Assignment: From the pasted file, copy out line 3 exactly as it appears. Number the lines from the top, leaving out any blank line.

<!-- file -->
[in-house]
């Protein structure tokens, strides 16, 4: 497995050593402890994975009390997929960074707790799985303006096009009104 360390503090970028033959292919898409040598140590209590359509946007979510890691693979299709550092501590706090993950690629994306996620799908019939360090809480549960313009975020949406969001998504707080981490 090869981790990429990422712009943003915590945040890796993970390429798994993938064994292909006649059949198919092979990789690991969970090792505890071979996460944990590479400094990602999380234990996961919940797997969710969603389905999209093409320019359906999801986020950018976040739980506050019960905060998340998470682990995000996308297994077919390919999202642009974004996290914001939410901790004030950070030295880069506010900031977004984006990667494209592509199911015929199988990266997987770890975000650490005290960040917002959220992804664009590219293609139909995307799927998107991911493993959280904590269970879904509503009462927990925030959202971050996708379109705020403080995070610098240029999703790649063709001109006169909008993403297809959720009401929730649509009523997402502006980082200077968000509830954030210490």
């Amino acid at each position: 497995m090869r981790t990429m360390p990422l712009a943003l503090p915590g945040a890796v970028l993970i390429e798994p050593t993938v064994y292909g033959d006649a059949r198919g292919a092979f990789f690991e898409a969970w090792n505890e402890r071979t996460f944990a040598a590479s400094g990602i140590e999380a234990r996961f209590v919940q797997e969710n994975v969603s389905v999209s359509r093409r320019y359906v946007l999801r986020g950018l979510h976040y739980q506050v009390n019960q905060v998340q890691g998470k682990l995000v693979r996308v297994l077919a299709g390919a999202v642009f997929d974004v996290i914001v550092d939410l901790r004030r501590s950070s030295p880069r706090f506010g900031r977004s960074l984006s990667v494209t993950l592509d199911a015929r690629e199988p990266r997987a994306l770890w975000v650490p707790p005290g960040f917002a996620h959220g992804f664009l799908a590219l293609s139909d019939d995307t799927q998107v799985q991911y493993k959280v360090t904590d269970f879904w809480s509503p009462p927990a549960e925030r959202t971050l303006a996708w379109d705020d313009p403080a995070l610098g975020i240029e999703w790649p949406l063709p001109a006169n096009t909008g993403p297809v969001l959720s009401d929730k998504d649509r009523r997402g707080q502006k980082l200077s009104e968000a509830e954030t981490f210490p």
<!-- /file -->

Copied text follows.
């Amino acid at each position: 497995m090869r981790t990429m360390p990422l712009a943003l503090p915590g945040a890796v970028l993970i390429e798994p050593t993938v064994y292909g033959d006649a059949r198919g292919a092979f990789f690991e898409a969970w090792n505890e402890r071979t996460f944990a040598a590479s400094g990602i140590e999380a234990r996961f209590v919940q797997e969710n994975v969603s389905v999209s359509r093409r320019y359906v946007l999801r986020g950018l979510h976040y739980q506050v009390n019960q905060v998340q890691g998470k682990l995000v693979r996308v297994l077919a299709g390919a999202v642009f997929d974004v996290i914001v550092d939410l901790r004030r501590s950070s030295p880069r706090f506010g900031r977004s960074l984006s990667v494209t993950l592509d199911a015929r690629e199988p990266r997987a994306l770890w975000v650490p707790p005290g960040f917002a996620h959220g992804f664009l799908a590219l293609s139909d019939d995307t799927q998107v799985q991911y493993k959280v360090t904590d269970f879904w809480s509503p009462p927990a549960e925030r959202t971050l303006a996708w379109d705020d313009p403080a995070l610098g975020i240029e999703w790649p949406l063709p001109a006169n096009t909008g993403p297809v969001l959720s009401d929730k998504d649509r009523r997402g707080q502006k980082l200077s009104e968000a509830e954030t981490f210490p």